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  4. I just got a lump in my throat. Such a gorgeous post. You write so, so well. Did I mention that lately?

    Yes, Jodi, it would be a totally different world if we all saw this rare wildflower clearly, saw its preciousness, its beauty, its grace. These are miracles we're talking about -- and yet so many of us walk on by and sit down in front of our t.v.s to absorb yet again the message that the real miracle would be wearing the newest fashion at the trendiest club, or owning the world's fattest diamond or fastest sportscar, or having a huge, energy-sucking house. Blech!

    I am so glad to belong to this tribe.

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  5. Jodi, I do agree and it is one of the reasons I love blogs. To read about wild plants that for me are exotics gives me a thrill. To have the plants growing in my garden is even better. Seeing rare or different plants in the wild is thrilling too, I love seeing our native purple orchid in the hedgerows.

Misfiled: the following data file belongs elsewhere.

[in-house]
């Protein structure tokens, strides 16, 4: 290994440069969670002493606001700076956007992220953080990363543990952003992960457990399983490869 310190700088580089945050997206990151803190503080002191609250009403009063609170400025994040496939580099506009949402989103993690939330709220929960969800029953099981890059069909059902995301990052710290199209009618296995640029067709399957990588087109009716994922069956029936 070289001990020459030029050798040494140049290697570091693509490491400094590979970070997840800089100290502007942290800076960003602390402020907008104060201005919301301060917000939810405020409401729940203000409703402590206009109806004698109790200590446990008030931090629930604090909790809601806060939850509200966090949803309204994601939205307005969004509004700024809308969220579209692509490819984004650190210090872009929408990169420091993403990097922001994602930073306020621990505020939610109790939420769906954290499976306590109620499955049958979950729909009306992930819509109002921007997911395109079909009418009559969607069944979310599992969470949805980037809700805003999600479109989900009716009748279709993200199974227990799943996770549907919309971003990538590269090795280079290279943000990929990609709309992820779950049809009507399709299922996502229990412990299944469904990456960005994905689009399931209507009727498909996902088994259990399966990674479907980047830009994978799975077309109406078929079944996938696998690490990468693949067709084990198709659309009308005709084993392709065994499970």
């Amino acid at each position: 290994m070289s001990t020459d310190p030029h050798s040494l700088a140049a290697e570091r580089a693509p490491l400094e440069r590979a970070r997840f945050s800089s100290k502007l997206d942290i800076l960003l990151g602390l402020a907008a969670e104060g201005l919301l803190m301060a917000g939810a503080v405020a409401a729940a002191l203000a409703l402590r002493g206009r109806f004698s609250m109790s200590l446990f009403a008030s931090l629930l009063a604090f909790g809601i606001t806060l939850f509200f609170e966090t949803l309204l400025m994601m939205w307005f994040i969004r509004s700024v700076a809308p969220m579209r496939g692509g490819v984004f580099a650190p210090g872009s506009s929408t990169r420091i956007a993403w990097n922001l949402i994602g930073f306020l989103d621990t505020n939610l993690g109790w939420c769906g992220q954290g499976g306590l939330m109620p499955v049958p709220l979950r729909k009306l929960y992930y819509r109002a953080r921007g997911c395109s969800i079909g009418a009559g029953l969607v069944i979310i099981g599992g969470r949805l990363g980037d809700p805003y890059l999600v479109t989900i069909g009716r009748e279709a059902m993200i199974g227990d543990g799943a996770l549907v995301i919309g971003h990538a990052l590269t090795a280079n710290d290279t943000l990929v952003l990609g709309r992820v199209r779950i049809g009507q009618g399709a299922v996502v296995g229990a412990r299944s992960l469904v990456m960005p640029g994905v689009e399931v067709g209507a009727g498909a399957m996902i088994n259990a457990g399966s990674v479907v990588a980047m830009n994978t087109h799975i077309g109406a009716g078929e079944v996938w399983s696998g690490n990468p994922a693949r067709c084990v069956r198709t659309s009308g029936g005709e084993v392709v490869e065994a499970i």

Best wishes Sylvia (England)

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  6. Wow, I have only seen Indian Pipe one time and it wasn't in my garden. It is like a ghost that appears ever so rarely.

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  7. Is that top picture the Green Envy? I am liking that flower, all day long. I wonder if it will grow in the UK?

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  8. Jodi, I absolutely understand your excitement! How fantastic for you!! Most everyone I know thinks I'm off the deep end when it comes to my gardening, flowers and wildlife...but that's ok. I could have worse addictions!